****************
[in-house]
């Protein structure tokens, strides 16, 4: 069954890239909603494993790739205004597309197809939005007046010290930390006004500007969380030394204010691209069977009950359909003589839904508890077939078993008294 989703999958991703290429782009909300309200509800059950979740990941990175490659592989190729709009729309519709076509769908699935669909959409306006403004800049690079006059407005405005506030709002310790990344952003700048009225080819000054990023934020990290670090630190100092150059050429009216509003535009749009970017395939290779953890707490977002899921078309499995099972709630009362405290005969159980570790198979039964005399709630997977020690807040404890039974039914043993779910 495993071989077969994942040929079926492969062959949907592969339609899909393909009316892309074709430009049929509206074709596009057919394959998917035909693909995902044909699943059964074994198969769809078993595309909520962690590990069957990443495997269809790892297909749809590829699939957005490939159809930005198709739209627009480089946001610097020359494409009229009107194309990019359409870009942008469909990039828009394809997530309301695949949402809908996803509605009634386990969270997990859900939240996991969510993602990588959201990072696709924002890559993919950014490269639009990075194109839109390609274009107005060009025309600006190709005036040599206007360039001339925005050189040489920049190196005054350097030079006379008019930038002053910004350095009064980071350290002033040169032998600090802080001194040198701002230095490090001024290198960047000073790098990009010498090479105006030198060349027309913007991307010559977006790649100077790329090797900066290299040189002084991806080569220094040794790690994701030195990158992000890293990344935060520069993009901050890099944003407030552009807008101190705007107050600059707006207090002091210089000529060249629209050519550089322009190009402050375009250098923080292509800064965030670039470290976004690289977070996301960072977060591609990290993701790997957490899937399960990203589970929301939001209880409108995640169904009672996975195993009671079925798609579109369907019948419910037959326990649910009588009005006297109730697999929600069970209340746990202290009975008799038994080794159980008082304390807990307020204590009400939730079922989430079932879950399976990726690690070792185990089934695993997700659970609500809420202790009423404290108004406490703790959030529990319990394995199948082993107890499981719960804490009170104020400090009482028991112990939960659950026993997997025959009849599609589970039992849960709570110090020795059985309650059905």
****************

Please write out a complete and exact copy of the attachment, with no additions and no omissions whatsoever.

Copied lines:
[in-house]
């Protein structure tokens, strides 16, 4: 069954890239909603494993790739205004597309197809939005007046010290930390006004500007969380030394204010691209069977009950359909003589839904508890077939078993008294 989703999958991703290429782009909300309200509800059950979740990941990175490659592989190729709009729309519709076509769908699935669909959409306006403004800049690079006059407005405005506030709002310790990344952003700048009225080819000054990023934020990290670090630190100092150059050429009216509003535009749009970017395939290779953890707490977002899921078309499995099972709630009362405290005969159980570790198979039964005399709630997977020690807040404890039974039914043993779910 495993071989077969994942040929079926492969062959949907592969339609899909393909009316892309074709430009049929509206074709596009057919394959998917035909693909995902044909699943059964074994198969769809078993595309909520962690590990069957990443495997269809790892297909749809590829699939957005490939159809930005198709739209627009480089946001610097020359494409009229009107194309990019359409870009942008469909990039828009394809997530309301695949949402809908996803509605009634386990969270997990859900939240996991969510993602990588959201990072696709924002890559993919950014490269639009990075194109839109390609274009107005060009025309600006190709005036040599206007360039001339925005050189040489920049190196005054350097030079006379008019930038002053910004350095009064980071350290002033040169032998600090802080001194040198701002230095490090001024290198960047000073790098990009010498090479105006030198060349027309913007991307010559977006790649100077790329090797900066290299040189002084991806080569220094040794790690994701030195990158992000890293990344935060520069993009901050890099944003407030552009807008101190705007107050600059707006207090002091210089000529060249629209050519550089322009190009402050375009250098923080292509800064965030670039470290976004690289977070996301960072977060591609990290993701790997957490899937399960990203589970929301939001209880409108995640169904009672996975195993009671079925798609579109369907019948419910037959326990649910009588009005006297109730697999929600069970209340746990202290009975008799038994080794159980008082304390807990307020204590009400939730079922989430079932879950399976990726690690070792185990089934695993997700659970609500809420202790009423404290108004406490703790959030529990319990394995199948082993107890499981719960804490009170104020400090009482028991112990939960659950026993997997025959009849599609589970039992849960709570110090020795059985309650059905």